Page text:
A wildfire in the Patagonia Mountains grew to 10,775 acres Thursday, as crews set fire to grass and brush to establish a perimeter around the blaze, southwest of Patagonia.
Containment, the measure of how effectively that perimeter has been established, also grew, from 15 percent to 70 percent.
"Most of that fire was ours," said Michelle Fidler, spokeswoman for the team fighting the week-old Soldier Basin Fire.
The team of 200 personnel lit fires on the ground with torches and used "aerial ignition" - incendiary devices dropped from helicopters - to light fires along ridge tops, allowing fire to burn slowly downhill rather than raging up, Fidler said.
Fire jumped the containment lines at one point Wednesday, getting close to homes in the rural Flux Canyon area. "We brought in additional aircraft and had crews already on the ground," Fidler said. No evacuations were ordered, she said. Two heavy air tankers were called in to drop flame retardant and protect the homes.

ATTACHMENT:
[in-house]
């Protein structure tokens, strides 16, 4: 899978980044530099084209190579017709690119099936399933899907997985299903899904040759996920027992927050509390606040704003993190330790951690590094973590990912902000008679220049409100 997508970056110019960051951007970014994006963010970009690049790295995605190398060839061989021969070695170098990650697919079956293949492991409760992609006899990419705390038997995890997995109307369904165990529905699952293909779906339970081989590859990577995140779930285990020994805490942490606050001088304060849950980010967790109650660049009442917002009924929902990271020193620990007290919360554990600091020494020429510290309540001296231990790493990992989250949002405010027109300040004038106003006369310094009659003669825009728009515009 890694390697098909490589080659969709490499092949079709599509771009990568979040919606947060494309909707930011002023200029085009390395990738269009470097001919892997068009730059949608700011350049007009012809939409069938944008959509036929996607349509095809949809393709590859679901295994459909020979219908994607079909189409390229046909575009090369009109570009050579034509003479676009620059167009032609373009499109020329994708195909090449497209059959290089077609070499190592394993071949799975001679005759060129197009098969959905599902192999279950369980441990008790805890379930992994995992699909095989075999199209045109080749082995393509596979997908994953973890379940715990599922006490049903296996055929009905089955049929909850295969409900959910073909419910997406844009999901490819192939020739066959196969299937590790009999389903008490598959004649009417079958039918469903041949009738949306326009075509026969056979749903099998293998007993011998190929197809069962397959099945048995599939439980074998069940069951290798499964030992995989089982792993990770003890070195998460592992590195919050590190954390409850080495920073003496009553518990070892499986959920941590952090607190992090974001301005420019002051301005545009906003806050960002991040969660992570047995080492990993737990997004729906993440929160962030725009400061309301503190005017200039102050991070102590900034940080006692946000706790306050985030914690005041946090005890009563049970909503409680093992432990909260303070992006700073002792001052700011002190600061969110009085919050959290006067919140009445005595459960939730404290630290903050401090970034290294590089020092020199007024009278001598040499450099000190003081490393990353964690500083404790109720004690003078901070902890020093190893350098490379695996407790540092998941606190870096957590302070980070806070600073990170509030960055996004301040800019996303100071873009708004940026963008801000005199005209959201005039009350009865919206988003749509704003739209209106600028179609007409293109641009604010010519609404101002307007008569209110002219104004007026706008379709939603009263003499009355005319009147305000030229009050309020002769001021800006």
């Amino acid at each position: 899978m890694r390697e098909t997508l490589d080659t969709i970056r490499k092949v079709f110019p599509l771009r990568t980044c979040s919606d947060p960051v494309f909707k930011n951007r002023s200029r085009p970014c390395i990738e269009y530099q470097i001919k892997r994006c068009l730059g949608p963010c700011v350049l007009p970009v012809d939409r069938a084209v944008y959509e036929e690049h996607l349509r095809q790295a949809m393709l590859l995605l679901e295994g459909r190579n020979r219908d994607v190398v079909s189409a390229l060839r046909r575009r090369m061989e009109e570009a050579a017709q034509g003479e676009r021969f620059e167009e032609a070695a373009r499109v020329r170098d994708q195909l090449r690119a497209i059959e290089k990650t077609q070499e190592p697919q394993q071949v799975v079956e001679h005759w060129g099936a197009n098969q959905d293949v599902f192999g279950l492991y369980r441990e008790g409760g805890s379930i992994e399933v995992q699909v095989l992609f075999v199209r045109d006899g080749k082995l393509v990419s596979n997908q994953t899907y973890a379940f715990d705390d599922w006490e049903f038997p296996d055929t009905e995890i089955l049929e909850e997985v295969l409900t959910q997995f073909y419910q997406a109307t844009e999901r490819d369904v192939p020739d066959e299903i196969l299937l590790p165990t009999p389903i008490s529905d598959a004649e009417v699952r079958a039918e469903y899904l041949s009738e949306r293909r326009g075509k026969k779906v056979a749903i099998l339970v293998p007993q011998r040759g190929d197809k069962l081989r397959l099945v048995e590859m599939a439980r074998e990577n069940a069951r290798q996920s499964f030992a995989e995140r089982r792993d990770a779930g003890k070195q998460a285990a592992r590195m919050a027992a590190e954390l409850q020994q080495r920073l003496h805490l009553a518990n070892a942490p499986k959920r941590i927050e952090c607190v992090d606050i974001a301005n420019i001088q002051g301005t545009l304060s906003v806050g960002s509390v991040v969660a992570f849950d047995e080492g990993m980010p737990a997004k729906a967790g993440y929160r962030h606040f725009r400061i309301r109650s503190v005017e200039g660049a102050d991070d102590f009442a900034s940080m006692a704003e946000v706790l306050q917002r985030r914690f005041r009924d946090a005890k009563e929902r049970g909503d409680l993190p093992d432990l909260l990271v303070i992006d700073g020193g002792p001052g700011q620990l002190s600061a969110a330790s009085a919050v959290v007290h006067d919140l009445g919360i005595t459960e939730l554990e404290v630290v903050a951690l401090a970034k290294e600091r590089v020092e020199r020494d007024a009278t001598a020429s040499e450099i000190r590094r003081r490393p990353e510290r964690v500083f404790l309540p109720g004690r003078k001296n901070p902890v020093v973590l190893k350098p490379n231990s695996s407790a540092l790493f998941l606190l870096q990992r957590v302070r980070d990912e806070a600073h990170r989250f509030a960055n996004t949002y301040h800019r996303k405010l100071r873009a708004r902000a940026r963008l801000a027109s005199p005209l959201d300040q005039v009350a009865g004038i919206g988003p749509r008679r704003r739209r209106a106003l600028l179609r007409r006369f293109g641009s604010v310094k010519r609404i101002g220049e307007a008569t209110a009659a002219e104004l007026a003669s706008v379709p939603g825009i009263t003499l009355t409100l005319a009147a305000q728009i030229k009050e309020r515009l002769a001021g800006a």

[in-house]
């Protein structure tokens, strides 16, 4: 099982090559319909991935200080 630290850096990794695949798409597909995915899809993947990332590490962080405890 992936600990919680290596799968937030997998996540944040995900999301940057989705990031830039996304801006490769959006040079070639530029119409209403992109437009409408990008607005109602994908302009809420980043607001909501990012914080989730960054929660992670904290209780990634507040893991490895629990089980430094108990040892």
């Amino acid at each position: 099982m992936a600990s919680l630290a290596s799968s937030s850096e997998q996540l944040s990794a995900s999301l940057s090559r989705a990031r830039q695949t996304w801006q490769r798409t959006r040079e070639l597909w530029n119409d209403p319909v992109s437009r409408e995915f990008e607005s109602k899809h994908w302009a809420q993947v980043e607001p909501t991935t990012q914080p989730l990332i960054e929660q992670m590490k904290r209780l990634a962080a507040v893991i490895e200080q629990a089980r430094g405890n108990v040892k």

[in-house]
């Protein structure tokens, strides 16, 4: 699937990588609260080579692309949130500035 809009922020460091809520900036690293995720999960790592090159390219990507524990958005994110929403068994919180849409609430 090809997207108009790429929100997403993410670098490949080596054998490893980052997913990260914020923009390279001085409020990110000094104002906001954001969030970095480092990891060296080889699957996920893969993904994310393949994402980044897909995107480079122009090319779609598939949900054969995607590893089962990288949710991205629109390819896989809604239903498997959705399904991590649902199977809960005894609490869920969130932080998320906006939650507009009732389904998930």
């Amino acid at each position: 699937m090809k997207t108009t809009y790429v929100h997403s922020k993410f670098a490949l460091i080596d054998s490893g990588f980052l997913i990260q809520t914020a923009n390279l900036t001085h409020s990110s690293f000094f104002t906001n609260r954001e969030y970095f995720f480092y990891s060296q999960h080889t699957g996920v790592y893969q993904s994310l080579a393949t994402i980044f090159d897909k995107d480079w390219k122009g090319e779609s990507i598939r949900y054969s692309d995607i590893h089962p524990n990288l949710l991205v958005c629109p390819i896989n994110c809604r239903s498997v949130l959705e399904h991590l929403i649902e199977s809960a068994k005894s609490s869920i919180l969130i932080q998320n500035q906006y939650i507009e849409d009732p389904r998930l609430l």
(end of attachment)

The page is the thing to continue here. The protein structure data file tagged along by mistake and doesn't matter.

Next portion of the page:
That 40-acre "slopover" was controlled and crews worked Thursday to "secure, especially the north and east perimeter," near Flux Canyon, she said.
The fire line in Flux Canyon is about three miles from the town of Patagonia.
Fire officials from the Coronado National Forest, which manages the area where the fire is burning, held a community meeting in Patagonia Thursday to brief residents on firefighting plans. Forest officials also announced a closure order for the entire perimeter of the fire and the forest roads that flank it.
Fidler said the concerted activity Wednesday evening to blacken fire lines was done in advance of predictions for gusty winds through the Memorial Day weekend.
The area within the perimeter is not entirely burned and includes at least one ranch where firefighters had to do "point protection" to keep the fire from buildings, Fidler said.
Interior pockets will continue to burn until the fire runs out of fuel or the monsoon rains come, she said.
This fire is "a little blacker than some," she said, because it is burning quickly through continuous swaths of dried grass and shrub oak.
Overall, she said, "Things are looking good. The plan seems to be going well, and we're working on strengthening those lines."
On StarNet: Go to timeline.azstarnet.com/wildfires for information on notable wildfires in recent Arizona history.
Contact reporter Tom Beal at email@example.com or 573-4158.